β – Lactam antibiotics comprise four chief drugs that are penicillin, cephalosporin, carbapenems and monobactams and all of these have a β – Lactam ring in their structure. Some bacteria can show resistance to these drugs as they have an enzyme β – Lactamase that dissolves β – Lactam ring and causes the drug to lose efficacy. Therefore, β – Lactam antibiotics are used in collaboration with β – lactamase inhibitors to counteract dissolving of the ring and to boost their effectiveness. Broad Spectrum Antibiotics were the first antibiotics to be discovered and were used in world war II (Lilley, Harrington, Snyder, & Swart, 2011). They have bactericidal properties which enable them to kill a wide range of bacteria. One of those is Penicillin which is obtained from mould fungus. Its molecules generally penetrate the cell wall of bacteria and if they are not small enough to pierce they attach themselves with other sites of the cells called penicillin-binding sites and afterward, they disrupt the normal cell wall synthesis and cause death of the cell by rupture. There is another class of antibiotics that physically and pharmacologically resembles to penicillin called Cephalosporin which is a synthetically transformed antibiotic. It has similar bactericidal properties as penicillin and it binds with same penicillin binding sites. Another class of antibiotics is Macrolides which can either exhibit bactericidal or bacteriostatic properties based on its dilution and dosage. They are more effective in eradicating some of the species of bacteria and can easily penetrate the cell walls. Moving further, there is a sort of antibiotics called aminoglycosides which is particularly used for virulent infections, but it has some adversative effects such as ototoxicity and nephrotoxicity if not monitored properly (Lilley, Harrington, Snyder, & Swart, 2011). Furthermore, commonly known as quinolones, fluoroquinolones are potent, bactericidal, broad-spectrum antibiotics that destroy bacteria in a slightly similar manner as sulfonamides that is, by altering their DNA. These are mostly utilized when treating sexually transmitted, respiratory, bone, skin and gastrointestinal illnesses.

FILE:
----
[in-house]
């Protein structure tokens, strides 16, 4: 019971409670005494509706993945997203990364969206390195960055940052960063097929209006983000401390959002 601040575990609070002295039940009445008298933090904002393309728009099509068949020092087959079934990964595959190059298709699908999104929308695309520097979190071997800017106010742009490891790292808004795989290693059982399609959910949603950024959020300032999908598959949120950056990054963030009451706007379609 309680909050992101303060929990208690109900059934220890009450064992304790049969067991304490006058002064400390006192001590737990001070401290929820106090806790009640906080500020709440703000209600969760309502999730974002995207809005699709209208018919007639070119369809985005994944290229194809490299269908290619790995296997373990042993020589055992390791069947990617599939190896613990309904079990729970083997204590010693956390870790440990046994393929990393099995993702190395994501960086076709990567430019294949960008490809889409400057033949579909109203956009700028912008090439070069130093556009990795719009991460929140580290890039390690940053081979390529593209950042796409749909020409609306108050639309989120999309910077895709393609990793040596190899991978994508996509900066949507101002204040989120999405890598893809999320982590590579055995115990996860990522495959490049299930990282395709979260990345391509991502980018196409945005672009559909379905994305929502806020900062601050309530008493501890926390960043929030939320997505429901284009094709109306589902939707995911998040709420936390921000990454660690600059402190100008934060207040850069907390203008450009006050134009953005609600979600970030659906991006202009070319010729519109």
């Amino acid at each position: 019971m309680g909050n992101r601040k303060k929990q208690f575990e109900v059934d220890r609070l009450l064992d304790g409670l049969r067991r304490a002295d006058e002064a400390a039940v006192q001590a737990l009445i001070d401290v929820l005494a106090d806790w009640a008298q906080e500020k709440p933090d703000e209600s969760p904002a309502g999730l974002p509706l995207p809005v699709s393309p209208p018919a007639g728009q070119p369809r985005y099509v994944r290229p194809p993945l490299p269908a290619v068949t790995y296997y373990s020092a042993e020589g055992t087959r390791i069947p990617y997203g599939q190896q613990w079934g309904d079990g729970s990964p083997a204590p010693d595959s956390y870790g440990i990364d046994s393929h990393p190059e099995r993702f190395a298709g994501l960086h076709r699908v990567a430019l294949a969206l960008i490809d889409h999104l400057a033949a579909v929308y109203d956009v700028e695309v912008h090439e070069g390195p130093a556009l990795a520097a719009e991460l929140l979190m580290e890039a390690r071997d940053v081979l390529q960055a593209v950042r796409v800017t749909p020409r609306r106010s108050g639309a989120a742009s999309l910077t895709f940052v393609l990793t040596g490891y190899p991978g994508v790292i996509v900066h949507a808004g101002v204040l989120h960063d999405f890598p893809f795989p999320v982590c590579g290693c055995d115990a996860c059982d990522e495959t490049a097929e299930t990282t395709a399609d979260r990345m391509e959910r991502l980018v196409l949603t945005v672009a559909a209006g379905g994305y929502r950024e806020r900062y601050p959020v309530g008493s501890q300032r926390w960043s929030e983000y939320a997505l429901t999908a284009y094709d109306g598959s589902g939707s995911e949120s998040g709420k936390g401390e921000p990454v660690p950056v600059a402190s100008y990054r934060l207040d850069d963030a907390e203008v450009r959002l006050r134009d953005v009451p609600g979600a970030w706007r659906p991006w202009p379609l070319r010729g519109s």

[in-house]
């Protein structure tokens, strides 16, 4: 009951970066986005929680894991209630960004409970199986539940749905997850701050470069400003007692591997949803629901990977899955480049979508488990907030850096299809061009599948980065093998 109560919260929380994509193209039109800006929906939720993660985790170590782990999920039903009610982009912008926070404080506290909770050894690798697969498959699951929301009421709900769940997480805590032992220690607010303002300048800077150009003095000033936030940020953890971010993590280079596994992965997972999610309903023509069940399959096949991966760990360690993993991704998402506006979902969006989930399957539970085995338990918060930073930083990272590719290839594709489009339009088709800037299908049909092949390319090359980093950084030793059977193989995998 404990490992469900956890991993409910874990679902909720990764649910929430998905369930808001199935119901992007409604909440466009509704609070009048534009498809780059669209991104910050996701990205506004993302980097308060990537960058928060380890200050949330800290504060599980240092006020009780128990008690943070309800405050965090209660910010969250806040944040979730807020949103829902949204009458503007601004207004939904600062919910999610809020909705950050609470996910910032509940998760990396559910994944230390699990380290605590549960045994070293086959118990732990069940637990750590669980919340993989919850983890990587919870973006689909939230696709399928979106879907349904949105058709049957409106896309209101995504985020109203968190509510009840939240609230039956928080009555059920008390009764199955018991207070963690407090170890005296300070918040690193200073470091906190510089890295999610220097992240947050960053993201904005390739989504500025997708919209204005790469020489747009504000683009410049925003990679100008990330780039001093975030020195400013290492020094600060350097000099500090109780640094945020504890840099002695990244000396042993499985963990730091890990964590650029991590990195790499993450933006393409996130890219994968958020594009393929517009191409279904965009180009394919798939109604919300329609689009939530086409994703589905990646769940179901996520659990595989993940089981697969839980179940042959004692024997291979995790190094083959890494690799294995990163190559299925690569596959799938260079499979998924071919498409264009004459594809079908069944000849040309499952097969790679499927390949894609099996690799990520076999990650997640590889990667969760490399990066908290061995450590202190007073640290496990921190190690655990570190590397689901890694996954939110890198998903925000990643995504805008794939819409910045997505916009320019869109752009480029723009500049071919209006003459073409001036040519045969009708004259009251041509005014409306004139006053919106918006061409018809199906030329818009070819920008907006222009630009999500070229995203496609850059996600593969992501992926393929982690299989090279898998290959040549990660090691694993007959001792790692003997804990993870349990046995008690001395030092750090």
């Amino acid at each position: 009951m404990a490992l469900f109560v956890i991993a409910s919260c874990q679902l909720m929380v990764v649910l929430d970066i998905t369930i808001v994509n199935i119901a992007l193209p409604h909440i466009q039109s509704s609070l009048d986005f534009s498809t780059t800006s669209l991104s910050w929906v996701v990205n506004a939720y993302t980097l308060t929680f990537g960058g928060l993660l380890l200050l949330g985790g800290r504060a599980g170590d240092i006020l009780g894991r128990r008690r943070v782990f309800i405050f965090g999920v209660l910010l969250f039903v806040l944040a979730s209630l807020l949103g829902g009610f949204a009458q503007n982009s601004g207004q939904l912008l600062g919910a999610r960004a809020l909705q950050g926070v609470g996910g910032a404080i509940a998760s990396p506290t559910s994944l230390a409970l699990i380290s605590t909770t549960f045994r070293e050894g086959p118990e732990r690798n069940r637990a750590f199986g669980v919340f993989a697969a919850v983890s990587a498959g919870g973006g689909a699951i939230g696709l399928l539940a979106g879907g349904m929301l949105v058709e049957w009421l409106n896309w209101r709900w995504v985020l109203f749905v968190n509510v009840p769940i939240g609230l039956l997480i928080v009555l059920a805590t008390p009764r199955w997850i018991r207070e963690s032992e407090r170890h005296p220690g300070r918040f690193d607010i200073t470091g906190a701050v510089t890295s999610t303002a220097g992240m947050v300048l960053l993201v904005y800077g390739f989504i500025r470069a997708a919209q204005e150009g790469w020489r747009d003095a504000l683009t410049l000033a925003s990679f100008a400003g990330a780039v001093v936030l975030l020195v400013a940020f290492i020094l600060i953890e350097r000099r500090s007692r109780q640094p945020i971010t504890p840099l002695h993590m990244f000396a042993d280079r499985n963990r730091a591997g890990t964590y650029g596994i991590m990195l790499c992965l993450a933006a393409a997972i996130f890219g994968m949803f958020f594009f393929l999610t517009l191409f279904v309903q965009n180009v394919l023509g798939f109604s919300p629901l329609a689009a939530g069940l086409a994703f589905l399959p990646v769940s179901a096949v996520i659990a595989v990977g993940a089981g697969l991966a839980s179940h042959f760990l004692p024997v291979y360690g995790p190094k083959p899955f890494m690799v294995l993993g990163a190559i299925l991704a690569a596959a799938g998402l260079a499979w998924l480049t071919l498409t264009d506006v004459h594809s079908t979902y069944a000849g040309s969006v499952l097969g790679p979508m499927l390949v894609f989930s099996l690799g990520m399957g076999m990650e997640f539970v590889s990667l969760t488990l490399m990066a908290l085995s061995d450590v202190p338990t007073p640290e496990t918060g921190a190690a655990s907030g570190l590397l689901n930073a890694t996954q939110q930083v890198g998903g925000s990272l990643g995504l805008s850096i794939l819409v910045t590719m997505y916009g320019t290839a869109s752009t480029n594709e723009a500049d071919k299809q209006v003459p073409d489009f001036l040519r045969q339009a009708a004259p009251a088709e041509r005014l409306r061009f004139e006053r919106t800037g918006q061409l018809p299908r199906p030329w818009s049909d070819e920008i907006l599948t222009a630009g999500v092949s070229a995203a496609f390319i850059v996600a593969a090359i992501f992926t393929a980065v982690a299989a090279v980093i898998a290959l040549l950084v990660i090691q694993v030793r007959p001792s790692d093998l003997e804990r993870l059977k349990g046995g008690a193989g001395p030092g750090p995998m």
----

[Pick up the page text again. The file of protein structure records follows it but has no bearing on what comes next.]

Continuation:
Overuse of antibiotics
The discoverer of world’s first antibiotic himself warned the world about future abuse of this medicine. As Fleming supposed, “The thoughtless person playing with penicillin treatment is morally responsible for the death of the man who succumbs to infection with the penicillin-resistant organism” regretfully, it has become the reality of today’s world. In an analysis of the IMS Health Midas database, which estimates antibiotic consumption based on the volume of antibiotics sold in retail and hospital pharmacies, it is indicated that in 2010, 22.0 standard units (a unit equaling one dose, i.e., one pill, capsule, or ampoule) of antibiotics were prescribed per person in the U.S (as cited in Ventola & Lee, 2015). In an investigation of antibiotic prescribing practices during ambulatory care visits in the United States, it was discovered that an estimated 154 million prescriptions for antibiotics were written in ambulatory care settings per annum during 2010-2011 and out of that 30% of outpatient, oral antibiotic prescriptions were not necessary (Fleming, AL, & Sharpiro). The condition worsens in winter months as people run for getting antibiotics for common flu and cold which are not even bacterial but viral diseases. A study has shown there is a significant difference between consumption of antibiotics in winter compared to other months. Antibiotic prescriptions in the U.S were 24.5% higher in winter months than in the summer, with the largest difference (28.8%) in 2008 and the smallest (20.4%) in 2010 (Suda, Hicks, Roberts, Hunkler & Taylor, 2014). The chief reason accelerating enormous consumption of antibiotic usage is incorrect diagnoses and abuse of drugs for treating minor health issues such as common cold. Studies have depicted that treatment indication, choice of agent, or duration of antibiotic therapy is incorrect in 30% to 50% of cases (Luyt, Bréchot, Trouillet, Chastr, 2015 as cited in Ventola & Lee, 2015). Also, many people are unaware of the harms of antibiotic overuse which causes them to seek antibiotic as an answer to all their health issues. Furthermore, Martin Blazer has aptly said in his book Missing Microbes that habits are ingrained, people are terrified of germs (2014). There is a social stigma that ‘germs are bad’ which drives people towards excessive use of oral and topical antibiotics and sanitizers. This suppresses our natural immunity towards environmental antigens. That might be the answer why numerous kids suffer asthma, obesity allergies, and autoimmune diseases. These ailments were not common in the children in the past, maybe because then the times were simple, and children could eat and roll in the mud unlike now where mothers keep piles of disinfectant wipes, hand sanitizers and disinfecting tablets at home to keep their child germ free. Another factor that worsens this issue is cheap price and easy availability of antibiotics. Nowadays most of the antibiotics are available over the counter or online in many nations. This lack of regulation has made antibiotics easily accessible, plentiful, and cheap, which promotes overuse (Michael, 2014 as cited in Ventola & Lee, 2015).